Third report on Noble Group, a repeat of Enron: Governance, debt and liquidity headroom
Summary of findings:
There are an impressive series of red flags drawn when reviewing Noble’s governance: independent directors on the board for 19 years, key shareholders and staff leaving the company, “negative assurance” no longer found for FY2014 financials, the high number of reservations expressed by the auditor in the annual report, etc.
Noble substantially understates both its gross and net debt, for example it omits the corporate guarantee to Agri against which new debt was raised. Noble also calculates its net debt by using cash they have no access to. We found Noble’s gross debt to be 41% higher than reported, and net debt 64% higher than reported.
Noble claims that $2.2b inventories could be used for debt repayment while there are $8.1b suppliers with exactly the same level of claim on those inventories. We explain why using inventories to repay banks and bond holders would immediately trigger Noble’s bankruptcy.
We estimate that after adjustments, the major financial covenants are breached.
In addition, Noble intensively engineers its level of debt at reporting date with what we believe is the help of heavy repos disguised into regular sale and purchase.
The concept of liquidity headroom, a cornerstone of the investment grade for credit agencies, is based on a series of misconceptions that we explain.
After impairments and using a price-to-book valuation method, we find a valuation of S$0.1 per share
Our conclusion summarises the comparison between Noble and Enron.
Noble Group Receives Another Chilly Critique From Iceberg
Little-known research firm says Singapore-listed commodities trader has ‘engineered’ lower level of debt
JAKE MAXWELL WATTS
Updated March 21, 2015 7:14 a.m. ET
SINGAPORE—Noble Group Ltd. on Saturday was subjected to fresh allegations from Iceberg Research, a little-known firm that last month accused the Singapore-listed commodities trader of accounting irregularities, leading to panic selling of the stock by investors.
Iceberg Research said in its third report that, in addition to other accounting irregularities, Noble Group had “engineered” a lower level of debt in its financial reports. The firm also challenged Noble Group’s standards of governance.
Iceberg said that it calculated that Noble Group’s net debt should be 64% higher than the company has reported, and that if the commodities trader attempted to service its debt with inventories, it would trigger bankruptcy.
The research firm also accused Noble Group’s directors of lacking independence. “Either their willpower is so strong that they have extremely independent minds, or they are de facto employees,” Iceberg said in its report. “The way these independent directors are remunerated guarantees that they will never rock the boat.”
“We are aware of the report and are reviewing it,” a Noble Group representative said.
Noble Group has previously denied any wrongdoing and defended its accounting methods. In earlier statements, the company has assured investors that its accounts have been signed off by independent auditors and followed internationally accepted accounting procedures.
Noble Group’s shares have fallen as much as 29% since Iceberg released its first report on Feb. 15. They closed Friday 2.9% higher after institutional investor Prudential PLC and its asset-management arm Eastspring Investments (Singapore) said they had become substantial shareholders by building their stake in the commodities trader to more than 5%.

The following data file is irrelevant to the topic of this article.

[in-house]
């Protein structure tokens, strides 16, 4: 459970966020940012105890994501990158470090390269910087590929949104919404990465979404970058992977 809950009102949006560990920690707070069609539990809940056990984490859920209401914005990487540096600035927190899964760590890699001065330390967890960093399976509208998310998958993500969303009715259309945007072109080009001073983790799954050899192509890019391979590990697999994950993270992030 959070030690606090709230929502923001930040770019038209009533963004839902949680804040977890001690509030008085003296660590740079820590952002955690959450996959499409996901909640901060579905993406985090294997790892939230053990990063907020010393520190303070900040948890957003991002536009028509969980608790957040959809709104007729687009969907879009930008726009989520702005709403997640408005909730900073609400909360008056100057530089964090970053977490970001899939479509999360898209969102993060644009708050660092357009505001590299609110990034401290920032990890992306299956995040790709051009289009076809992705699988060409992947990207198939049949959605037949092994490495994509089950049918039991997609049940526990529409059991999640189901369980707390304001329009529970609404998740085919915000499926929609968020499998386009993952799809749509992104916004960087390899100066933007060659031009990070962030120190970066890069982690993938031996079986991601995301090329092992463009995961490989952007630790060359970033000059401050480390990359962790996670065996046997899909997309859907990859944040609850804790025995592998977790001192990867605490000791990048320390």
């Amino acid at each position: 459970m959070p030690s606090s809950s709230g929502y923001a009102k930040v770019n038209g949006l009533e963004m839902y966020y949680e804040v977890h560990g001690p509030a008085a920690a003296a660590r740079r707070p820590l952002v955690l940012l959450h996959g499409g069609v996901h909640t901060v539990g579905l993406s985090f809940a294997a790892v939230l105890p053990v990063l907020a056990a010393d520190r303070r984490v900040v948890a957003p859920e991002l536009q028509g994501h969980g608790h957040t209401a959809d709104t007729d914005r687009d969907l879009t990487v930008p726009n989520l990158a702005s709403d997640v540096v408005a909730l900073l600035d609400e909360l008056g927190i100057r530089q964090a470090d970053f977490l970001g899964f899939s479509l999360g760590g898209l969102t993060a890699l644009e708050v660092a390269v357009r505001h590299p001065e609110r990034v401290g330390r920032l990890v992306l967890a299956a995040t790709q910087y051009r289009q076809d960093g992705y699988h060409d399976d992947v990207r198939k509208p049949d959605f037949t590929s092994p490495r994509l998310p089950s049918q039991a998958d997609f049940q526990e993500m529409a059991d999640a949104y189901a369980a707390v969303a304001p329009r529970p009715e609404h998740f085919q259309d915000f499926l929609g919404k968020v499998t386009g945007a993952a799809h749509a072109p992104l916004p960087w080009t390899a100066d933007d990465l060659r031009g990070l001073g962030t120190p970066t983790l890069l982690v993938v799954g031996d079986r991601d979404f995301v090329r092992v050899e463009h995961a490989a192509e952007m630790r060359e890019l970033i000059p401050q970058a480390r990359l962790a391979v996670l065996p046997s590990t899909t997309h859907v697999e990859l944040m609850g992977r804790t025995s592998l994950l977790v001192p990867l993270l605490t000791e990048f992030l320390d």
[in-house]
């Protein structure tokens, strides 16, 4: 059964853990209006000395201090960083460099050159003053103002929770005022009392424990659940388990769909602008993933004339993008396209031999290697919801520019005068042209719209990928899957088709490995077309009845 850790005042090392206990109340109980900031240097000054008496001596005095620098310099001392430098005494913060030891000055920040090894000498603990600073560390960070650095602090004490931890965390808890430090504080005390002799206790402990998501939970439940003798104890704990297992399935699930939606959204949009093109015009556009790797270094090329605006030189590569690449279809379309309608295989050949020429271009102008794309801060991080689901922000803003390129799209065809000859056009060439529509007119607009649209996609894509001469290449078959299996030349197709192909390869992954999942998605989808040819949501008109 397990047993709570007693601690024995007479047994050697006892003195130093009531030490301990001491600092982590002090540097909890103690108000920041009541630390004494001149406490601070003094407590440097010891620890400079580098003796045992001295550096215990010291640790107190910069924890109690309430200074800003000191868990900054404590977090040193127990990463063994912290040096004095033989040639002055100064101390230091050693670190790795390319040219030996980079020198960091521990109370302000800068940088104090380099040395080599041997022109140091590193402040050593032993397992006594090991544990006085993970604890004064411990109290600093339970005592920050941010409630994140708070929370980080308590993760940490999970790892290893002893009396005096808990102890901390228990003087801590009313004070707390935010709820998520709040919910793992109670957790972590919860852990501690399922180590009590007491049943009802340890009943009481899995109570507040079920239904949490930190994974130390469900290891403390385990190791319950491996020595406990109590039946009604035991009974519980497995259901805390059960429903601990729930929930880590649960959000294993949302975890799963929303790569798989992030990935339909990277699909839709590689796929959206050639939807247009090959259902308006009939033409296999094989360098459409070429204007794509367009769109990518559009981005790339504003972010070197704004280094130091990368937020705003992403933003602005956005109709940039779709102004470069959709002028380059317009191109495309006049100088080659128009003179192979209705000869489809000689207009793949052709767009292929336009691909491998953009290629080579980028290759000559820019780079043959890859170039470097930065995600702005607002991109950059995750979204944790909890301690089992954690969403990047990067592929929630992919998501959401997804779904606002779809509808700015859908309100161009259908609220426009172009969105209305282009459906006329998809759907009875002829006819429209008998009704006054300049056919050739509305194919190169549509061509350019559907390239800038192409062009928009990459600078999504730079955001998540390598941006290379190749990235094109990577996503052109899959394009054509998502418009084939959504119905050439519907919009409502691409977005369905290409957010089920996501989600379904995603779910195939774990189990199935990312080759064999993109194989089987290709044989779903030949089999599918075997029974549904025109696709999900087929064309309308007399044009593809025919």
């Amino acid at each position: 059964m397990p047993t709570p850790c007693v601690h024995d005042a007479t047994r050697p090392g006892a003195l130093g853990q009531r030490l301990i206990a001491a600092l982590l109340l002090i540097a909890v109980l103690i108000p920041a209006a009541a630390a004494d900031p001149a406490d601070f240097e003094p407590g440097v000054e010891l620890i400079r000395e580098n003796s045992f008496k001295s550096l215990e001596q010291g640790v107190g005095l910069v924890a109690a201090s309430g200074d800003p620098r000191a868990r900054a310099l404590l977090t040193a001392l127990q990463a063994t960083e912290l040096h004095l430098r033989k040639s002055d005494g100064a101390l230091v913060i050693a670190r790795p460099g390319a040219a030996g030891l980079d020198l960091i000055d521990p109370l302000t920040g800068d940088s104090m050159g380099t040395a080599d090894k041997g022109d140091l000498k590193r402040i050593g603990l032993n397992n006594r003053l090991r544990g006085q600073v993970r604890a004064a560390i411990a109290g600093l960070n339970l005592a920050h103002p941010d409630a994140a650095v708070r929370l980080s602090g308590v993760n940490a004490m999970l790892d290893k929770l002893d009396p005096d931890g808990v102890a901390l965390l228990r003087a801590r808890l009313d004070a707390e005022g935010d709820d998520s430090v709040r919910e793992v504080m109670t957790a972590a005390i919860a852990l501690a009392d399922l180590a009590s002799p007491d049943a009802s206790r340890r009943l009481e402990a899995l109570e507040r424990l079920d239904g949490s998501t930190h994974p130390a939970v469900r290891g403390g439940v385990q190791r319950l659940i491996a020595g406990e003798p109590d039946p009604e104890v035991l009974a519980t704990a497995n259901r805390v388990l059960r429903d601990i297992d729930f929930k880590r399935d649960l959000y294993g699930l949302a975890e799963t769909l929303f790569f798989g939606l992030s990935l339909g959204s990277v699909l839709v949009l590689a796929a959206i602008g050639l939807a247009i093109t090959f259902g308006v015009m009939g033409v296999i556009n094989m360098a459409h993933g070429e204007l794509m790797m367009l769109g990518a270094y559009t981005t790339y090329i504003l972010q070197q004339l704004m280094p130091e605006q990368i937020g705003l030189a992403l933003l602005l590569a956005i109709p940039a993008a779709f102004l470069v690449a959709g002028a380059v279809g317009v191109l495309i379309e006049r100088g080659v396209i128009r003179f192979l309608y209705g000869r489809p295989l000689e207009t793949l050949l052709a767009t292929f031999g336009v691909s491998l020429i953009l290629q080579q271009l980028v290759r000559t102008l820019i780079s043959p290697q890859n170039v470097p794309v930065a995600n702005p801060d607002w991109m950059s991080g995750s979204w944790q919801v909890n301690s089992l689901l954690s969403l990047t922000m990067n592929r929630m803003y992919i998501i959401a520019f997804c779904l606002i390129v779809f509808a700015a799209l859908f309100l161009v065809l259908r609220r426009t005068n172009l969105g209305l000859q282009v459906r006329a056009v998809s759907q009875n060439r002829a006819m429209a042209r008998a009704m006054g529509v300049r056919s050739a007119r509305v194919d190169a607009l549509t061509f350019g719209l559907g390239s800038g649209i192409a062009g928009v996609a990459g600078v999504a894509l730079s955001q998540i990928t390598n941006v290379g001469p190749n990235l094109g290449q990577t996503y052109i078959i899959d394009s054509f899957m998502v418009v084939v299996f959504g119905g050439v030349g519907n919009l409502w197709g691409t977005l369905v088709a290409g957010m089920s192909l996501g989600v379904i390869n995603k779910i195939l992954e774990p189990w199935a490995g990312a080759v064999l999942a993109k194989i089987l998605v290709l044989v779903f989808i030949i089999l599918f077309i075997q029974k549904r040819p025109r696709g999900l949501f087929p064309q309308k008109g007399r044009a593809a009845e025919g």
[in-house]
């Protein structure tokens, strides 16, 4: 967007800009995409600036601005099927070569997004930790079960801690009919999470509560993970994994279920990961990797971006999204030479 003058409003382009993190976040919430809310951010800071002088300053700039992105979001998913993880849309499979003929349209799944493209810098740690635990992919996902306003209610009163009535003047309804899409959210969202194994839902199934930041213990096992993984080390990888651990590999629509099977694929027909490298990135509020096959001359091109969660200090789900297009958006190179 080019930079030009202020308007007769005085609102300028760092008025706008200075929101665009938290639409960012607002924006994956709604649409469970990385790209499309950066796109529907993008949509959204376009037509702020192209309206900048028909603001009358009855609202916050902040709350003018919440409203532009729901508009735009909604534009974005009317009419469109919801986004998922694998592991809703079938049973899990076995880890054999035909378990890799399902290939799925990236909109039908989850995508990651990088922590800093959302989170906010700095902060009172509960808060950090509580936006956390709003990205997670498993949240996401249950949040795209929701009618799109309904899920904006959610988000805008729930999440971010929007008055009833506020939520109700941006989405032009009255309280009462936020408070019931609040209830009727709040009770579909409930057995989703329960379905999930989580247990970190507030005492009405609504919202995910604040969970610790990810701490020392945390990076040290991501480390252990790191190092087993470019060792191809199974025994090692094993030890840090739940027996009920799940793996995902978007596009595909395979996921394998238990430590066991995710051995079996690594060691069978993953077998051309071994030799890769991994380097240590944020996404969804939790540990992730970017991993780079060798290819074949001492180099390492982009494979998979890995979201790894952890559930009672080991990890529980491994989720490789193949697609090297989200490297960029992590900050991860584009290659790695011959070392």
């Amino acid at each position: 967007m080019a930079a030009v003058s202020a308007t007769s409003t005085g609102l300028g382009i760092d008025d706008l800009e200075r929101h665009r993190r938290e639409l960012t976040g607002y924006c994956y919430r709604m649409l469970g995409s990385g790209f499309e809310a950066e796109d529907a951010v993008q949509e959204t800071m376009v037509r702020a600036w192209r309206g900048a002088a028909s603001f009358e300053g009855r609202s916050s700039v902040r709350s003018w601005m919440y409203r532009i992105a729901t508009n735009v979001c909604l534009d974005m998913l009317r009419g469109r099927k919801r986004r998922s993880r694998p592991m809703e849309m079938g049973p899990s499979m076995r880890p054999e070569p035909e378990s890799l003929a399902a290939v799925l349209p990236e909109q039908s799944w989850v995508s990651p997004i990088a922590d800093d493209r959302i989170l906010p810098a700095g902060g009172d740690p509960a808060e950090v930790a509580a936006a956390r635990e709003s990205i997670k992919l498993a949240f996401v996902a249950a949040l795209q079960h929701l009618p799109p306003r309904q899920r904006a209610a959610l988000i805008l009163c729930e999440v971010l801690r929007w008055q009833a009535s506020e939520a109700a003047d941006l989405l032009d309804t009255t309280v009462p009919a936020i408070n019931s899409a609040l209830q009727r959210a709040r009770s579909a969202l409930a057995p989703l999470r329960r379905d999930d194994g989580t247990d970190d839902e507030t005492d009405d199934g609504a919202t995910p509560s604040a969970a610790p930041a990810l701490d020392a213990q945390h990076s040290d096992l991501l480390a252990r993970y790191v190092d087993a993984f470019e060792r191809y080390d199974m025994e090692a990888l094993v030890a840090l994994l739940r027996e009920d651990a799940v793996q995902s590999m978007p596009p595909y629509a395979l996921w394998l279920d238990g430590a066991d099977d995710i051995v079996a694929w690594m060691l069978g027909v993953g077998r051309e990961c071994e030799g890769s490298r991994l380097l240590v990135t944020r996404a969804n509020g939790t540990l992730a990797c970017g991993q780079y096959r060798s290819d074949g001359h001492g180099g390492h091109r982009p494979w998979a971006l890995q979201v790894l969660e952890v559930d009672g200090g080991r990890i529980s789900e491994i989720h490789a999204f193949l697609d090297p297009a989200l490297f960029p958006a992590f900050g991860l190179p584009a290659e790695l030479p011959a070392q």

In previous reports, Iceberg claimed that Noble Group overstates the value of its holdings in associated companies and that the unrealized gains it records on its contracts aren’t matched by its actual cash flow. It has likened Noble to U.S. commodities-trading company Enron Corp., which filed for bankruptcy in 2001 amid questions about its own accounting methods. In its full-year 2014 results, released the same day as Iceberg’s second report, Noble Group took impairments of US$438 million on its associate companies.
“Noble Group is a repeat of Enron,” Iceberg said in its third report. :Both companies use similar actions in an attempt to deceive investors. Noble, like Enron, misrepresents the three components of its financials: income statement, balance sheet and cash flow statements.”
In a letter to stakeholders after the previous reports, Noble Group Chief Executive Yusuf Alireza said he regretted any stress that had been caused by Iceberg’s allegations. “We unfortunately live in a world where knowing that you run your business professionally is not good enough. You need to be able to prove it,” he said. The company has also released a 10-point response to Iceberg’s previous allegations, explaining why it disagreed with the conclusions and defending the company’s integrity.
Iceberg’s allegations against Noble Group mark the second time in just over two years that a commodities company in Singapore has faced queries over its accounting practices.
In 2012, U.S.-based research firm Muddy Waters alleged agricultural commodities traderOlam International Ltd. was at risk of insolvency, triggering a sharp fall in the company’s share price. Olam responded by a launching a suit against Muddy Waters alleging the research firm had committed libel and slander. Olam dropped the suit in April 2013 saying it had found no assets against which a claim against Muddy Waters could be made.